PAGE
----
Donald and Gloria are leaders of the Indigenous Community of Kwatamang, located in Region 9 of southeastern Guyana. It is not easy to get to Katwamang: first you have to take a 90 minute flight in a small plane from Georgetown, the country’s capital, and then you have a short (and a little bit bumpy) drive on rural roads, running through virgin rainforest.
Kwatamang, much like other communities of the Hinterland region, is also one of the poorest regions in Guyana. Around 10% of the Guyanese population lives in the Hinterland, where an estimated 78% of the population lives in poverty and approximately 74% of the inhabitants live in inadequate and crowded housing conditions. Furthermore, 60% of the population does not have safe access to drinking water.
For these reasons, Kwatamang was selected as one of the twelve beneficiary communities of the IDB’s Sustainable Housing for the Hinterland project. The project, which is being carried out by the Central Housing and Planning Authority (CH&PA), is focused on providing housing units, roof replacements and water tanks to Amerindian communities (such as the Makushi and Waspishana) in Regions 1 and 9.
But, how specifically does the project contribute to providing sustainable housing solutions?
- Community Participatory Design: Since the pilot phase, the communities have contributed to the housing design. For example, in Region 1, the house model is designed with a second story and is made of wood, in comparison to Region 9, where the houses are made of concrete.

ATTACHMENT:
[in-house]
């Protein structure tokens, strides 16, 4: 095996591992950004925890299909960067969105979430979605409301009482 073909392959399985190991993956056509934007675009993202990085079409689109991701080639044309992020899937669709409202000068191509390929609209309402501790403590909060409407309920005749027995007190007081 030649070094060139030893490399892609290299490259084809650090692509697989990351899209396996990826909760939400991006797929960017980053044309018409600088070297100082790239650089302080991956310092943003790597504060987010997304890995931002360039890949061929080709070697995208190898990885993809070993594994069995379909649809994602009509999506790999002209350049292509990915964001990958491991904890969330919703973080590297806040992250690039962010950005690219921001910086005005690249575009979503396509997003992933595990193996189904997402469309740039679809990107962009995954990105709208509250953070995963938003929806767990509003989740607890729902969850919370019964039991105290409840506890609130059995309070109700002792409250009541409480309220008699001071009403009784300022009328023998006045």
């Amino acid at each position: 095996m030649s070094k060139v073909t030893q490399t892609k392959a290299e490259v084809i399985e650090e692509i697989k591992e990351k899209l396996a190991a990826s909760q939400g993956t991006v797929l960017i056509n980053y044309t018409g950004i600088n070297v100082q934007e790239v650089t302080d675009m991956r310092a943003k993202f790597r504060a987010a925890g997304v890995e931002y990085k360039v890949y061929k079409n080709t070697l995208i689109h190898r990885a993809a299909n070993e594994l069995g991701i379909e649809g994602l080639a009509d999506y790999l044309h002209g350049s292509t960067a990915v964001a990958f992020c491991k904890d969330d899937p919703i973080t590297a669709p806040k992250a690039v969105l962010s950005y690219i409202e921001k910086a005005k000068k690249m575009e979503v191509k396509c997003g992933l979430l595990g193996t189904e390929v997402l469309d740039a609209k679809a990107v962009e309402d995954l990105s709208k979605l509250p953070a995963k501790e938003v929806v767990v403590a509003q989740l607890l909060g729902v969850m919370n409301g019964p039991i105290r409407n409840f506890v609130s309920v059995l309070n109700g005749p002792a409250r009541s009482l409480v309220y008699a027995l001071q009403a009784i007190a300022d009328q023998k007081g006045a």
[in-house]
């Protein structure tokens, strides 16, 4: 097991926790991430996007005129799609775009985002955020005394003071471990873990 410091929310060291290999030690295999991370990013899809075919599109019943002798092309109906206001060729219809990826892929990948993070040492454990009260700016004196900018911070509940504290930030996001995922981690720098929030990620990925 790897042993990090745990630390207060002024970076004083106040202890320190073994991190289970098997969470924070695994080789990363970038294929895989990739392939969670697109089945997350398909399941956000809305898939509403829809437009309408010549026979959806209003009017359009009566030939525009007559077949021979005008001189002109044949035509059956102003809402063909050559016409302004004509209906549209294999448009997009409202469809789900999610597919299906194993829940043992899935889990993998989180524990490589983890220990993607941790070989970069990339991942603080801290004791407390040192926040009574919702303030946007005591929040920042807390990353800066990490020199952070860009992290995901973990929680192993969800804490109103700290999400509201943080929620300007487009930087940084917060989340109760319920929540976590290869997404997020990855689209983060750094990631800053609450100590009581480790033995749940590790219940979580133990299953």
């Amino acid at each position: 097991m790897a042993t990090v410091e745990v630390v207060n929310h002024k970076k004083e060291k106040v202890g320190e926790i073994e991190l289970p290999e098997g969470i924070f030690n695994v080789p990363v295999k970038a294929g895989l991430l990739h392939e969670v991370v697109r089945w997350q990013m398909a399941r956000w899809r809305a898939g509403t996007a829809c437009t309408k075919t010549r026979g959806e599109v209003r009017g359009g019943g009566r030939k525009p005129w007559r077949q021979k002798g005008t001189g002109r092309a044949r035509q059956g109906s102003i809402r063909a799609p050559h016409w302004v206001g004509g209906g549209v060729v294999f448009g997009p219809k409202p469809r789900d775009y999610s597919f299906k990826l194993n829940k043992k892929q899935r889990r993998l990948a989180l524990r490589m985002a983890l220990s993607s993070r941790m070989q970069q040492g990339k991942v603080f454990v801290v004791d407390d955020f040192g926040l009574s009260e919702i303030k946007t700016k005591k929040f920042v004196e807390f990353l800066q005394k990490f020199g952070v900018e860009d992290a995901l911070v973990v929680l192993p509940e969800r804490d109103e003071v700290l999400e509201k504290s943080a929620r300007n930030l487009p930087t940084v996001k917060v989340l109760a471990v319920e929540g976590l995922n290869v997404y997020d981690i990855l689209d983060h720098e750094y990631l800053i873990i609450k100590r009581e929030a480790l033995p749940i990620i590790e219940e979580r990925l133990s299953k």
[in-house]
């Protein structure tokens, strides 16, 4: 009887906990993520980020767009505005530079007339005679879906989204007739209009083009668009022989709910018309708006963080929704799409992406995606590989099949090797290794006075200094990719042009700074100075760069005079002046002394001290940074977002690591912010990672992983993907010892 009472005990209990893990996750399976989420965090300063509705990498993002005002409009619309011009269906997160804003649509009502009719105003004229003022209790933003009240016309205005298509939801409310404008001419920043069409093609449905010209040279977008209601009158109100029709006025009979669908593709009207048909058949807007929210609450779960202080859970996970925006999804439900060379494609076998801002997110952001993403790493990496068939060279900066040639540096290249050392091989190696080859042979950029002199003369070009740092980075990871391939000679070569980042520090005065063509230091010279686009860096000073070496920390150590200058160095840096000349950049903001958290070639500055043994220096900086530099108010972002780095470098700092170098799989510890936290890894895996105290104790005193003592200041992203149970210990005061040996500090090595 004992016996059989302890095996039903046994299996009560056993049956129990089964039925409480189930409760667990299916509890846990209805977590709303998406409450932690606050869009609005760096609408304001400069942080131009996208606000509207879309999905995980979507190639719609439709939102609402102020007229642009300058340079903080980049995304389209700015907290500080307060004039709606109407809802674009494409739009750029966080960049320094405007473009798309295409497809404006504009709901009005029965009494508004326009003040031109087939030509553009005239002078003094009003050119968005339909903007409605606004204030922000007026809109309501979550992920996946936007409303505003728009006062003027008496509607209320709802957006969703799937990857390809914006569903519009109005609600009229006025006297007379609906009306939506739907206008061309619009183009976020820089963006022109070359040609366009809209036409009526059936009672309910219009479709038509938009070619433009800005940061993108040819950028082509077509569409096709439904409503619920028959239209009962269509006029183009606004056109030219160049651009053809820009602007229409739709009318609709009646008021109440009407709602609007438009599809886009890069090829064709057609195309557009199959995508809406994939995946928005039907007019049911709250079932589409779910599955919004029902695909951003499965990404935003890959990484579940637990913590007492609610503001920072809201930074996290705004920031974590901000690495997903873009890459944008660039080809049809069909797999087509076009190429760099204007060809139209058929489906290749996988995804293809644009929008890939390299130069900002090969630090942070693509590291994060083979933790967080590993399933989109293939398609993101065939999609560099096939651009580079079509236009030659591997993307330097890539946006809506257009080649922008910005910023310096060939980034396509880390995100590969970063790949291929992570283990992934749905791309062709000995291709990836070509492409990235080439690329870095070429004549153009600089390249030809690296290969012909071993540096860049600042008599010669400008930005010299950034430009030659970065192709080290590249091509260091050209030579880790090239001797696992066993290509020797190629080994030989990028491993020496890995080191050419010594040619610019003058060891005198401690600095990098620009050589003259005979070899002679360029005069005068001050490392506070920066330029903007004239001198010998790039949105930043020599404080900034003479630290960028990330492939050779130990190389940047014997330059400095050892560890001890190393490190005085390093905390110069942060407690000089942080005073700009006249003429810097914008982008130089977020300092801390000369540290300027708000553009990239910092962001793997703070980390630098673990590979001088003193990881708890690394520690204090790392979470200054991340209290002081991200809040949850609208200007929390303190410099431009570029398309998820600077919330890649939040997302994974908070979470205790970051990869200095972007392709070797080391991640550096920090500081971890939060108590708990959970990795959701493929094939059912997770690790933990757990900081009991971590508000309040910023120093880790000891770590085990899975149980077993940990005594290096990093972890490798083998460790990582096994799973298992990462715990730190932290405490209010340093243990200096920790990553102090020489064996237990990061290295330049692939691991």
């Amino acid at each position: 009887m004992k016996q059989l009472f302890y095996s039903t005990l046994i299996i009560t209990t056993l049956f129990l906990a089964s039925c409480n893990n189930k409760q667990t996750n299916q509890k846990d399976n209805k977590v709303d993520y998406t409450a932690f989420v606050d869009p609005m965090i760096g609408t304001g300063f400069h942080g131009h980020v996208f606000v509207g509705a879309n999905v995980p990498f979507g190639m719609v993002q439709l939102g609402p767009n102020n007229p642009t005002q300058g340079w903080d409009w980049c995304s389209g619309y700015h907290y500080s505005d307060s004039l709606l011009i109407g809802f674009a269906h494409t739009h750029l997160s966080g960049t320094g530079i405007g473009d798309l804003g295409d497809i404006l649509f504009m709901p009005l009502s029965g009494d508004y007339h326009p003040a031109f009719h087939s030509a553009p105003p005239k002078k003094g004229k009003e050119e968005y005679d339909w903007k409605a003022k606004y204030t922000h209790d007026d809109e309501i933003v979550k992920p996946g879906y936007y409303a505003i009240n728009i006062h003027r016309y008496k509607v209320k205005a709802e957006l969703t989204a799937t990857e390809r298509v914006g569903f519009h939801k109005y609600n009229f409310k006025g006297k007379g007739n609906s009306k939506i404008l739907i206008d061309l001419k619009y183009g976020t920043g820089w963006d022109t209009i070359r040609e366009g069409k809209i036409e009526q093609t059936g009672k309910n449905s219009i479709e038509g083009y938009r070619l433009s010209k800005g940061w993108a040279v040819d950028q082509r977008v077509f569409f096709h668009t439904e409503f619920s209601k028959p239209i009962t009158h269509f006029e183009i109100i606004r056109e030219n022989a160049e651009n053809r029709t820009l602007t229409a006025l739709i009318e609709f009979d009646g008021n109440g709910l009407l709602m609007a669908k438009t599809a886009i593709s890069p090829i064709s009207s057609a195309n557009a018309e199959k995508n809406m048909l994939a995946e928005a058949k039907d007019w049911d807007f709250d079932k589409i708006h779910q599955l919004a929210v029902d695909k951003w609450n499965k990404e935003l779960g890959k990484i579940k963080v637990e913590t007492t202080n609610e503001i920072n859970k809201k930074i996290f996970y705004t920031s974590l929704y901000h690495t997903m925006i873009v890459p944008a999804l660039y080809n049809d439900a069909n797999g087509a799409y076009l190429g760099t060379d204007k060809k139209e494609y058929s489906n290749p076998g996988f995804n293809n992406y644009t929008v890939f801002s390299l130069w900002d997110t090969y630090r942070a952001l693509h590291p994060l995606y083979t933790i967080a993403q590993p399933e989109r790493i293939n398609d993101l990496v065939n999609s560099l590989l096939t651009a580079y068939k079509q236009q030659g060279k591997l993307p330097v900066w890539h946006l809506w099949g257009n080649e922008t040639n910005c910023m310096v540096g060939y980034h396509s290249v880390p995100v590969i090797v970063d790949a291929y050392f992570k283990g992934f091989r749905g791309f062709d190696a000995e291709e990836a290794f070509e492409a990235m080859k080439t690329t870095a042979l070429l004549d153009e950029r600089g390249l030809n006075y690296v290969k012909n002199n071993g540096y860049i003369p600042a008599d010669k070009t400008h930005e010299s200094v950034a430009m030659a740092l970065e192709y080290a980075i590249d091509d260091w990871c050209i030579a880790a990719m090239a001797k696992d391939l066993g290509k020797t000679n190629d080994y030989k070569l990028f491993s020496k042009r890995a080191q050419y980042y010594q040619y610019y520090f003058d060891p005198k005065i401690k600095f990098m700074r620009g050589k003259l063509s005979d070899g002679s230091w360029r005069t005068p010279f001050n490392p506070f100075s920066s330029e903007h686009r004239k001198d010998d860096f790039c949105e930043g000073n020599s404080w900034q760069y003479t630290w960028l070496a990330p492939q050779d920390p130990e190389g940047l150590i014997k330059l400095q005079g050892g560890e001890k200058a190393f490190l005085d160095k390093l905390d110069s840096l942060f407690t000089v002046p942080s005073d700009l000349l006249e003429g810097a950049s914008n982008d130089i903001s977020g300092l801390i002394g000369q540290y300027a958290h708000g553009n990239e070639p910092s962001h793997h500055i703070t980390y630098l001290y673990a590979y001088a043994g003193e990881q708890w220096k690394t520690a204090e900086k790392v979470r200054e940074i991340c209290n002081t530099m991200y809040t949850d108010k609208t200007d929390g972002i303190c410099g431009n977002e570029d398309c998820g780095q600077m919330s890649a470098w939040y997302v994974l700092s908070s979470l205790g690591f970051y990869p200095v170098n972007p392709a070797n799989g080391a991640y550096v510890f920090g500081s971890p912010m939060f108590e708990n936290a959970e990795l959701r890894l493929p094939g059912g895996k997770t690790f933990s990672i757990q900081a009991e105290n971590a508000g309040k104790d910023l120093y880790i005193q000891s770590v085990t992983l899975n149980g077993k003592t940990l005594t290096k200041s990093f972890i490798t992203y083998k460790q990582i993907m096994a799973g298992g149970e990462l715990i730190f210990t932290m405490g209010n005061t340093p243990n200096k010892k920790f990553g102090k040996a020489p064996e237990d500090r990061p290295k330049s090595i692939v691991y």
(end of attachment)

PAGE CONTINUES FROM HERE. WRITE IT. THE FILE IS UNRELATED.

- Short- and Long-Term Sanitation Solutions: In the short term, the houses will have latrines, a sanitation solution that stemmed from the participatory process carried out during the pilot phase, through Community Councils.
- Improved Access to Drinking Water: 80% of the selected communities did not have access to drinking water supply or storage system. The project will provide roofing solutions through rainwater storage tanks, as well as offer training to the beneficiaries on how to make the harvested water drinkable and how to test its quality.
- Minimal Environmental Damage and Footprint: Although the houses will be built with materials from the surrounding areas—especially in Region 1—in communities such as Whitewater, where the houses are made of wood, the impact on the environment and natural habitat is expected to be minimal since the houses will be built without altering the current footprint. Likewise, there are plans to work with the Community Councils to include solutions to potential vulnerability to natural disasters that may occur in the regions.
- Hiring Local Labor: One of the great advantages—and also challenges—of the program is that the contractors for the housing construction come from the same communities and work in a coordinated manner with the beneficiaries, which can in turn create knowledge and jobs in the communities.
The project is designed to cause minimal environmental pollution and to propose sanitation solutions in order to achieve long-term sustainability. Both these actions are in line with the Bank’s Operational Safeguards Policy.
The consultation processes are part of the same Policy and are especially relevant in this type of project where community participation is crucial, and where the operation is designed to improve the quality of life of indigenous communities, following the guidelines of the Operational Policy on Indigenous Peoples.